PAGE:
Money & costs
Australia is affordable by Western European and American standards, but certainly not a budget destination compared to say Southeast Asia. Your biggest costs will be accommodation and transport.
If you’re a midrange traveller hiring a car, seeing the sights, staying in hotels and motels, and enjoying the fabulous food and grog, budget for $110 to $160 per person per day. In cities you can push that figure up by $50 or so, but in less-touristed areas you can reduce it by around $30. Escalated petrol prices make multi-week road trips in a 4WD an expensive affair, but small, economical 2WDs are still wallet-friendly.
Travellers with a demanding brood in tow will find there are many ways to keep kids inexpensively satisfied, including beach and park visits, camping grounds and motels with pools and games rooms, kids’ menus and youth/family concessions for attractions.
At the low-cost end of travel, if you camp or stay in hostels, cook your own meals, restrain your urge for entertainment and move around by public transport, you could probably eke out an existence on $70 to $80 per day; for a budget that realistically enables you to have a good time, aim for $100 per day.
Changing foreign currency or travellers cheques is usually no problem at banks throughout Australia or at licensed moneychangers such as Travelex or Amex in cities and major towns.
Taxes & refunds
The Goods and Services Tax (GST) is a flat 10% tax on all goods and services – accommodation, eating out, transport, electrical and other goods, books, furniture, clothing etc. There are exceptions, however, such as basic foods (milk, bread, fruits and vegetables etc). By law the tax is included in the quoted or shelf prices, so all prices in this book are GST-inclusive. International air and sea travel to/from Australia is GST-free, as is domestic air travel when purchased outside Australia by nonresidents.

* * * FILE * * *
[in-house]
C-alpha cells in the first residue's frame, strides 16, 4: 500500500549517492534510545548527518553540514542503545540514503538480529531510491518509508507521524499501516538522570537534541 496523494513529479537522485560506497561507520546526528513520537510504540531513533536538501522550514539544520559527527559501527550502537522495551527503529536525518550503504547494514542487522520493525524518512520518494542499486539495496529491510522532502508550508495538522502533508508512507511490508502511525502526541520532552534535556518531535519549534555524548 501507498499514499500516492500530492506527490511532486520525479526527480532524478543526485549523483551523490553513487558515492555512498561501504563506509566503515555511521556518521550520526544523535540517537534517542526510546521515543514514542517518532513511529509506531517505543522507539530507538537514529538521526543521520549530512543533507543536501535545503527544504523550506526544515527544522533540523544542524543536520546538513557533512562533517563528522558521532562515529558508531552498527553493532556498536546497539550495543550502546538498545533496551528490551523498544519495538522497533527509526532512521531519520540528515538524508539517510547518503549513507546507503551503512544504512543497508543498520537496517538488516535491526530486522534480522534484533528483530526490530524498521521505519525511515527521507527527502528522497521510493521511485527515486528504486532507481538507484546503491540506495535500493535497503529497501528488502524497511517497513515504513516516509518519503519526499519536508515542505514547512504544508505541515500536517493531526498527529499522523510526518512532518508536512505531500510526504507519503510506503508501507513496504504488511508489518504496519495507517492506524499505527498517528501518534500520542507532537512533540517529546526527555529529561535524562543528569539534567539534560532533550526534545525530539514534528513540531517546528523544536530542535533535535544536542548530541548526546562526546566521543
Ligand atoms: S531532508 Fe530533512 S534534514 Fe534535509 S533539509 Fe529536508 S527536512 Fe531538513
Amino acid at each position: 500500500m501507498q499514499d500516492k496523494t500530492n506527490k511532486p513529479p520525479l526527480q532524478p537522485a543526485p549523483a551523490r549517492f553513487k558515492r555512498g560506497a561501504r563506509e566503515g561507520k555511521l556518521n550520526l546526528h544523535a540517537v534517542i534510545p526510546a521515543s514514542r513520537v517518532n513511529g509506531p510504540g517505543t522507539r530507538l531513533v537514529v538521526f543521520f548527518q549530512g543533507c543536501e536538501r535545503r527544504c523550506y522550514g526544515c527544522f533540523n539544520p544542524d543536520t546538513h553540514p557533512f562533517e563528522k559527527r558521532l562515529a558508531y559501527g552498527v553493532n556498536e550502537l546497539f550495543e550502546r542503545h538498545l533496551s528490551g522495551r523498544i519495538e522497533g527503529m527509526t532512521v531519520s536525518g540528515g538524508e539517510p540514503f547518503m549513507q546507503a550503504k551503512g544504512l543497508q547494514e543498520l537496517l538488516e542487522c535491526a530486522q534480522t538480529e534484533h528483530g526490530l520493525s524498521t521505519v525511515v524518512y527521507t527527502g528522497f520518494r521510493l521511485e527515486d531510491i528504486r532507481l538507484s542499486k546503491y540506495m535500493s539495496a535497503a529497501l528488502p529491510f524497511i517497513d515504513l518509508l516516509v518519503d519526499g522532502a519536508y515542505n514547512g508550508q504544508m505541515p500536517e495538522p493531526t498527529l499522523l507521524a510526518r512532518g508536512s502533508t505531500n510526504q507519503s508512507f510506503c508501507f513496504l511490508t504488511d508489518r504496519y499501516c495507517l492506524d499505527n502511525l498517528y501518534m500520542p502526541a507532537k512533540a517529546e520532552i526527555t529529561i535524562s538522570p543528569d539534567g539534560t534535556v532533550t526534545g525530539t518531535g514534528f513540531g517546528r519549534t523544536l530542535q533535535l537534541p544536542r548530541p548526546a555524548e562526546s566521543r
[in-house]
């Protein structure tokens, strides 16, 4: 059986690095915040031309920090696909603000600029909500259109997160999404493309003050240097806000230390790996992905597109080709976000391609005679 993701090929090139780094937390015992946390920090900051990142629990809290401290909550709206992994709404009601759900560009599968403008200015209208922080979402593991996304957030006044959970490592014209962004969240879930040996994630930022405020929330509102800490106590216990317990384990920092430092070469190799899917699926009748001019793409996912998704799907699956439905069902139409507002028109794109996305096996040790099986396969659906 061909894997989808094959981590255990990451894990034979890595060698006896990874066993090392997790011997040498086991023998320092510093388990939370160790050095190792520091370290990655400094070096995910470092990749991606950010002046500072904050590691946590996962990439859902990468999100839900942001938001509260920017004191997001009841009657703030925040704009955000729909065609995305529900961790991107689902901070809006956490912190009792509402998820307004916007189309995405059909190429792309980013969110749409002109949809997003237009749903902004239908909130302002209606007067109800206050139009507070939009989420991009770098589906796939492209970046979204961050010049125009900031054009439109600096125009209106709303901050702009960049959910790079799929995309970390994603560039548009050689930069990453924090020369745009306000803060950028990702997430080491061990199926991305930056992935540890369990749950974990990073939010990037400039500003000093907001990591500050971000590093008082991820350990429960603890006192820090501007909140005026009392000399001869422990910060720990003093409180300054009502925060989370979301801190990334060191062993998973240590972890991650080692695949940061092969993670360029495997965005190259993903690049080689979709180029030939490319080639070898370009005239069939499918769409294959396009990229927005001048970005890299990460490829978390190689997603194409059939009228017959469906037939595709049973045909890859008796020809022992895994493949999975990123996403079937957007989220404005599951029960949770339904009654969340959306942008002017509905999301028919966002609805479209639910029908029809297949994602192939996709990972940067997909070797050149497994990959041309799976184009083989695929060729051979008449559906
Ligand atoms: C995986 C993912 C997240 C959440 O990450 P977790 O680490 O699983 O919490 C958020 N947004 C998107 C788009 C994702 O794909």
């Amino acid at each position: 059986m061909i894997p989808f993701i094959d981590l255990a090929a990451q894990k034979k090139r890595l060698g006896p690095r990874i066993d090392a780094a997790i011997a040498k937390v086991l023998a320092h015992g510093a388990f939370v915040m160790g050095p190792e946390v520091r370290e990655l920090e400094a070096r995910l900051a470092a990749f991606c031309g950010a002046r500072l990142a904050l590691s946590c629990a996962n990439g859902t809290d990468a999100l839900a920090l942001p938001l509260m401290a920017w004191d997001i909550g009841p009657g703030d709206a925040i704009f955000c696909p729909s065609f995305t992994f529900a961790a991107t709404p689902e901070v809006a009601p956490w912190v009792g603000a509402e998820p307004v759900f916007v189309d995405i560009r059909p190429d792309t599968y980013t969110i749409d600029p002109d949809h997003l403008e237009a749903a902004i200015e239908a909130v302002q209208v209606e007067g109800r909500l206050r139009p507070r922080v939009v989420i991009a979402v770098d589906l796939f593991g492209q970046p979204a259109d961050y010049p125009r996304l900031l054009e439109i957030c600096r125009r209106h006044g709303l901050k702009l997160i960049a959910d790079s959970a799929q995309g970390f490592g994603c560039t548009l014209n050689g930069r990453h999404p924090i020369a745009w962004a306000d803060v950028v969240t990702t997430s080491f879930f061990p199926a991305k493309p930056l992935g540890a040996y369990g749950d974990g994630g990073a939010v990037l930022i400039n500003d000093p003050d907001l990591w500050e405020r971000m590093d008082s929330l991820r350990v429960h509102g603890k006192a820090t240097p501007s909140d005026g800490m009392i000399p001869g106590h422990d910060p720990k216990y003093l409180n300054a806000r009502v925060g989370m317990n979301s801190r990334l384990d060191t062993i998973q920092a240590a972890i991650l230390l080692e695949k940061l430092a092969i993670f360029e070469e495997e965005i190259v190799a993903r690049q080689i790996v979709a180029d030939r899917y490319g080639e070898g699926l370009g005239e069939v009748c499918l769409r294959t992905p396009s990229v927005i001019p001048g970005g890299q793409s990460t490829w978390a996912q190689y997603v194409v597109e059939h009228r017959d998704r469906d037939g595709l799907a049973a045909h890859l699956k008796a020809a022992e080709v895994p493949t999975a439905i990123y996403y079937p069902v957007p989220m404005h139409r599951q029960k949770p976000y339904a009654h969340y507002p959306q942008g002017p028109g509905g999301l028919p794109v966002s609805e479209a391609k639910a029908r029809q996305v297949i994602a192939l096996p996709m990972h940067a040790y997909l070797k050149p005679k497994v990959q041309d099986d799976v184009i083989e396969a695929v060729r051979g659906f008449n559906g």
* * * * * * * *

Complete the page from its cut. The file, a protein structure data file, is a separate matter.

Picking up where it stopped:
If you purchase new or secondhand goods with a total minimum value of $300 from any one supplier no more than 30 days before you leave Australia, you are entitled under the Tourist Refund Scheme (TRS) to a refund of any GST or WET (wine equalisation tax) paid. The scheme doesn’t apply to all goods, and those that do qualify you must be able to wear or take as hand luggage onto the plane or ship. Also note that the refund is valid for goods bought from more than one supplier, but only if at least $300 is spent in each. For more details, contact the Australian Customs Service (1300 363 263, 02-6275 6666; www.customs.gov.au).
The ubiquity and convenience of internationally linked credit and debit card facilities in Australia means that travellers cheques are not heavily relied upon. Nevertheless, Amex, and other well-known international brands of travellers cheques are easily exchanged. You need to present your passport for identification when cashing travellers cheques.
There are no notable restrictions on importing or exporting travellers cheques.